Laydeez Do Comics London – October 2014

Hello, I’m Hannah K Chapman, the guest blogger for Laydeez Do Comics London October 2014! Ready for the CV? I’m the founder of Comic Book Slumber Party and GCC’s Ladies Night, a contributor to the OFF LIFE and Forbidden Planet International blogs, and regular face behind the cash desk at Gosh! Comics. And do you know what else? I’m bloody late – so apologies in advance for not getting this online sooner! A taxi ran over my foot!


I was super nervous and excited when my pal Rose Robbins asked me to take her place as guest blogger. I’ve only been to a Laydeez event once before (Bristol 2012) but it was a great evening. I got to see the wonderful Joff Winterhart discuss his amazing book Days of the Bagnold Summer and met Simon Moreton (Smoo Comics and Bearpit Zines) for the first time – that was the night Simon and I first chatted about Comic Book Slumber Party and Bristol Comic and Zine Fair and by the end of the night I was on-board as a co-organiser of BCZF 2013. Great things happen when you stick a bunch of comics people in a room together – I suppose that’s why I was so nervous.

At the start of the evening Nicola Streeten (co-founder) took to the stage and apologised for Sarah Lightman’s (other co-founder) absence and the lack of cakes.  Then she asked the dreaded Question, a way of having the audience and speakers share a little about themselves before launching into the talks. This months was: have you seen/been to anything cultural that inspired you recently. Now, I won’t lie. I did panic a little. I answered that the most inspiring thing I’d done was play the 1986 Games Workshop creation Warlock of Firetop Mountain. The game is incredible and I’ve been in love with it my whole life, it always get me excited to dive into creating my own ridiculous and complicated worlds to get lost in. My evening spent rolling dice and fighting trolls paled in comparison to the answers the audience were offering up though. One lady with particularly good hair told us about a Paddington Bear exhibition at the House of Illustration and explained how Paddington is an allegory for immigration and how, when you move to a new country, you become a child again. I’ve spent time in the US and in China and I agree with this sentiment completely. It also reminded me that since moving to London six months ago I’ve failed to make the most of everything on offer here! More galleries and exhibitions for me please.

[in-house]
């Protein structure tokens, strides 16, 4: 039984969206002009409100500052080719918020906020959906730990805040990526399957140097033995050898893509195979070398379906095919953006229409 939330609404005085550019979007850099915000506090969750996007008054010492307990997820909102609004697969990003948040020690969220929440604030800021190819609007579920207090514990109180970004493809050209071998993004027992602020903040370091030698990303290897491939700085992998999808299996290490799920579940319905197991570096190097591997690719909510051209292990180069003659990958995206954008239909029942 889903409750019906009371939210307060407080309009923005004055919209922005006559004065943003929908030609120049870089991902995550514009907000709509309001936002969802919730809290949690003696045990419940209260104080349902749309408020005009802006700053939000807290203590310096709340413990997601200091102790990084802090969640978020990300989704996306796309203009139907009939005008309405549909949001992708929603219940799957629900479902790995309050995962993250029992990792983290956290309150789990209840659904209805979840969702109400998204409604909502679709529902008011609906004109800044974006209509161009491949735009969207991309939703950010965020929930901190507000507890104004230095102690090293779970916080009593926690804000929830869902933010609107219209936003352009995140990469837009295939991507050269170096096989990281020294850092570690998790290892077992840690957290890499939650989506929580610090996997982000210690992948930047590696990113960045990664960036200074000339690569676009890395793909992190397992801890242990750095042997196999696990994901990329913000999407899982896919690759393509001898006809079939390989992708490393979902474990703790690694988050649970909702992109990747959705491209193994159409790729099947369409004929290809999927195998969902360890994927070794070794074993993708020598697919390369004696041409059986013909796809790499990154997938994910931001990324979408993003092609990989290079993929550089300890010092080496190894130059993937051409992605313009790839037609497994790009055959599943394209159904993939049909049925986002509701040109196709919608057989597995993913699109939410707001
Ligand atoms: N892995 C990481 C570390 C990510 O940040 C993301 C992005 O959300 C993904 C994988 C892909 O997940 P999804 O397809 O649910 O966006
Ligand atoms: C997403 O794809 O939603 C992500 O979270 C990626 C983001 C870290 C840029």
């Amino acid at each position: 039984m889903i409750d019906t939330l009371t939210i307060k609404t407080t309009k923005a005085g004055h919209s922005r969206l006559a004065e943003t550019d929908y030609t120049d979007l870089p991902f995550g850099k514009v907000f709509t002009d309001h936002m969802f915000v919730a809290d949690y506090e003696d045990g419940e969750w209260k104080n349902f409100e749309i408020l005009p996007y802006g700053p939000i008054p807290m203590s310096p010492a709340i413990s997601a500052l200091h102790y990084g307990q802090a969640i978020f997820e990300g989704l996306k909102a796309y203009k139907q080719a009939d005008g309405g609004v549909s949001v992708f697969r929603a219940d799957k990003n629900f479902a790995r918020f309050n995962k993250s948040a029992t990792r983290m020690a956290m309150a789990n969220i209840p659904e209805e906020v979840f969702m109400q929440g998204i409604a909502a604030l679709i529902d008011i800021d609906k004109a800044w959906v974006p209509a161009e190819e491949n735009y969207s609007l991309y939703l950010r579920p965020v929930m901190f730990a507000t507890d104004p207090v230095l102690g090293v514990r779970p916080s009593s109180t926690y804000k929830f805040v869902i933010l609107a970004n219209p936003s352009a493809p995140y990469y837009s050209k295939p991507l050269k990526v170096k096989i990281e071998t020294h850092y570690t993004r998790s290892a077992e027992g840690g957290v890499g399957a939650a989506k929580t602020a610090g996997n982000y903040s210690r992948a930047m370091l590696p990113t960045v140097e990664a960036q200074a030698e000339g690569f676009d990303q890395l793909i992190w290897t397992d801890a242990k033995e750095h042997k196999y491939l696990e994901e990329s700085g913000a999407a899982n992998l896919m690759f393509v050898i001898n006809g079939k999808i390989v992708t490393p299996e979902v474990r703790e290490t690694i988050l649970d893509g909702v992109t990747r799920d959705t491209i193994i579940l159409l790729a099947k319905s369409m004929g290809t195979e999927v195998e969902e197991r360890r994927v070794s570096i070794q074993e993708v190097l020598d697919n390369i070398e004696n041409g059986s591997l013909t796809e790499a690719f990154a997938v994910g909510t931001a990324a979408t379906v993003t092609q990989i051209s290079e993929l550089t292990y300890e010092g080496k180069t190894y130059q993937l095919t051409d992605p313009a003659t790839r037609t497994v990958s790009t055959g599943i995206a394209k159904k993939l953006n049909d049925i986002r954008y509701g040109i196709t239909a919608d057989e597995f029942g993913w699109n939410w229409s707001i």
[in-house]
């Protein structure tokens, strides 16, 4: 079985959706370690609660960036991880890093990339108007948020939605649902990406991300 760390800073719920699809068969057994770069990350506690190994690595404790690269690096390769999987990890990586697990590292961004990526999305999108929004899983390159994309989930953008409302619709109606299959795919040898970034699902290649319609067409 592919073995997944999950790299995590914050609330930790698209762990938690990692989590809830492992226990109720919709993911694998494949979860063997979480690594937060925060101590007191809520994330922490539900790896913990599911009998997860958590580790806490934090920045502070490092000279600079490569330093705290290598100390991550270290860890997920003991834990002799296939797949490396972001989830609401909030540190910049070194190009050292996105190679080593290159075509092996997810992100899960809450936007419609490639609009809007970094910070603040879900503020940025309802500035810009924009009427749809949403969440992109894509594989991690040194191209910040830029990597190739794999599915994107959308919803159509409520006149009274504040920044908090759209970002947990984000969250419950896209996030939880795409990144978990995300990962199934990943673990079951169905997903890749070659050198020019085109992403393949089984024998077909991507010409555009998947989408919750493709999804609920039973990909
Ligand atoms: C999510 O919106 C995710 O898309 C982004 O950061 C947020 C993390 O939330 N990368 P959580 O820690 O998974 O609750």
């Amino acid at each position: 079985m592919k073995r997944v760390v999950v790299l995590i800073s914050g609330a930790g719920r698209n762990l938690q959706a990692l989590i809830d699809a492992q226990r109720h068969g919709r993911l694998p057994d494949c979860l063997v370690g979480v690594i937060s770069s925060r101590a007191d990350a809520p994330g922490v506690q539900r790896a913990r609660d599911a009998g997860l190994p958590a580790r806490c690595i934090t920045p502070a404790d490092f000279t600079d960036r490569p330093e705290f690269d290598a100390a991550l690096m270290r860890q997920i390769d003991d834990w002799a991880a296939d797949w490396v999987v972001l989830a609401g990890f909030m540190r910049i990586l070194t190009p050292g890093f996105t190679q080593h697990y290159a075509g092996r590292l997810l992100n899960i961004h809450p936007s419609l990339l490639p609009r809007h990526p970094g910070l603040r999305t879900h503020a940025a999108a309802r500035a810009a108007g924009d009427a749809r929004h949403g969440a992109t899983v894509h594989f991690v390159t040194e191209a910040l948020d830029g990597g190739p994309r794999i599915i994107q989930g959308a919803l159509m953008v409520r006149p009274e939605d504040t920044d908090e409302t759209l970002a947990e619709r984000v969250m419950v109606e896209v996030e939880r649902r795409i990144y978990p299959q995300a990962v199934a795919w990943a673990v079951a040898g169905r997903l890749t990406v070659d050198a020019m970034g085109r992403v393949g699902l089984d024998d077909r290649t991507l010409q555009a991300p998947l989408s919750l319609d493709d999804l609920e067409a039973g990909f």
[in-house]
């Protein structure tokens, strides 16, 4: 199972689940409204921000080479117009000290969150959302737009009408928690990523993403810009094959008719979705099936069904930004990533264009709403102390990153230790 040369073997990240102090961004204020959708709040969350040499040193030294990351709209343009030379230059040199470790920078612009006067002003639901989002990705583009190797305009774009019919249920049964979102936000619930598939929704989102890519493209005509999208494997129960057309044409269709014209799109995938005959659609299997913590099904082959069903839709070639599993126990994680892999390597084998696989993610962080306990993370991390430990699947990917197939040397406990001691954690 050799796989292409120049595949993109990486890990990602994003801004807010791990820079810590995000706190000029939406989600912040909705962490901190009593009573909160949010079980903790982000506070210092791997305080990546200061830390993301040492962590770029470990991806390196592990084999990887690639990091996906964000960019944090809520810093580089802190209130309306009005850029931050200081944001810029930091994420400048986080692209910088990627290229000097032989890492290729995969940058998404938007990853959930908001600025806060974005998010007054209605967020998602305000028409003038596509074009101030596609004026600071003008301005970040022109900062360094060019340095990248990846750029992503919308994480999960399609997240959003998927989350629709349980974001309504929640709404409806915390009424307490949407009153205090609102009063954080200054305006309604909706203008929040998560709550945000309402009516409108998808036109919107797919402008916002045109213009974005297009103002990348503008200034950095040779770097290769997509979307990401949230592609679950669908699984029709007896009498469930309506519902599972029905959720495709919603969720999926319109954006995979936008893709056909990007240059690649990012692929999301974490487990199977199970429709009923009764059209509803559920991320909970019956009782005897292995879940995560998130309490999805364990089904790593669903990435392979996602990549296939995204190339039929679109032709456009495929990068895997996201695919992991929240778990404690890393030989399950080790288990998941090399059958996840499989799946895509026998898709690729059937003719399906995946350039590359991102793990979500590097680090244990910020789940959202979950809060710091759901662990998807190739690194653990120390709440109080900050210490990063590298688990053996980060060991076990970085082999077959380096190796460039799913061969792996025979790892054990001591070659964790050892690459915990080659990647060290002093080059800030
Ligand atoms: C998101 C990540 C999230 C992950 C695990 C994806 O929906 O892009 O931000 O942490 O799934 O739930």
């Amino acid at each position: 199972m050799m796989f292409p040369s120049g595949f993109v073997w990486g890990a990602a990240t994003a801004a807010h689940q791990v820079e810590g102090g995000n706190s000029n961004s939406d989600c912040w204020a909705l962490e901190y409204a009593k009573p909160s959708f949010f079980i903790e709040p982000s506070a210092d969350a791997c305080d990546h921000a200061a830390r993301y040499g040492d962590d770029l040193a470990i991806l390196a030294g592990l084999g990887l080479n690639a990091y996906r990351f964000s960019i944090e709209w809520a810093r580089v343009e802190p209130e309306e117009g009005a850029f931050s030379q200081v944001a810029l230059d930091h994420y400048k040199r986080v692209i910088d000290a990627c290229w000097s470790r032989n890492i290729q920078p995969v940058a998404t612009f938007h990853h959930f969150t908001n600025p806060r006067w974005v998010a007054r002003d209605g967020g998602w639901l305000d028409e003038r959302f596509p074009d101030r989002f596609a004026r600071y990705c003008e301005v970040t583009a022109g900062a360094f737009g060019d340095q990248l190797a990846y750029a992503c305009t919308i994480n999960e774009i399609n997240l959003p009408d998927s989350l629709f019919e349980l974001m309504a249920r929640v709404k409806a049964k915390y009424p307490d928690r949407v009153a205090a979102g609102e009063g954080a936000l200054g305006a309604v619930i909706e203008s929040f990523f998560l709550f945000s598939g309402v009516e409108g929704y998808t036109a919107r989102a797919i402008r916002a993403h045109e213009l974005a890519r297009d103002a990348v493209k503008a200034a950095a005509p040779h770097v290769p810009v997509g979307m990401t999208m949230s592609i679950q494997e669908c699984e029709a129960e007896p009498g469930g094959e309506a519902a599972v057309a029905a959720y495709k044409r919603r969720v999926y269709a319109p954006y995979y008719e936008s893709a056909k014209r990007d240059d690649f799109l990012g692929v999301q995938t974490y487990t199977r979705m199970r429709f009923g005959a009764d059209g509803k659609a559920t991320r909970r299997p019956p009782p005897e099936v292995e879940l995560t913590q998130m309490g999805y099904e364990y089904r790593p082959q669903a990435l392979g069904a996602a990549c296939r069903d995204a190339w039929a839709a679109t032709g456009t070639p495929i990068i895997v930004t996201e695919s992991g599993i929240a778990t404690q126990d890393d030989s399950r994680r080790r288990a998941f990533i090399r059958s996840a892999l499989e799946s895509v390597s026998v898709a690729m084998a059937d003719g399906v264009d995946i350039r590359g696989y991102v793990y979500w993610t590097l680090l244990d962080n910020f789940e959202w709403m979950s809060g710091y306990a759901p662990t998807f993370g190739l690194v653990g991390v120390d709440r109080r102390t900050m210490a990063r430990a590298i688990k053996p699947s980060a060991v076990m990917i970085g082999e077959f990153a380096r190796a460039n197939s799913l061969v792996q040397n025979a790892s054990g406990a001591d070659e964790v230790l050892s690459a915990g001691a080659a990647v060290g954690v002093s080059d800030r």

Jenny Drew is a youth worker and comics creator and while she studied a course on the therapeutic use of the arts she explained to us that she is neither a therapist or an artist. She works in Bath and North Somerset (which is where I went to university so I’m feeling a real connection to all of this!) Jenny works with future offenders – young people at risk of getting themselves into trouble. It sounded a little bit like Minority Report with crayons – it’s worth noting that Jenny doesn’t kill anyone. They make comics instead!

Right at the start of her presentation Jenny shared a quote I’ve not come across before:

“Comics echo the way the brain works. People think in iconic images, not holograms and people think in bursts of language, not in paragraphs.” Art Speigelman

I thought it was a great way of getting across how useful comics can be as a communication tool for people who might struggle in other ways. I’ve an older brother with autism who has always felt a huge affinity for comics, especially as they were used to teach him about reading body language as a child!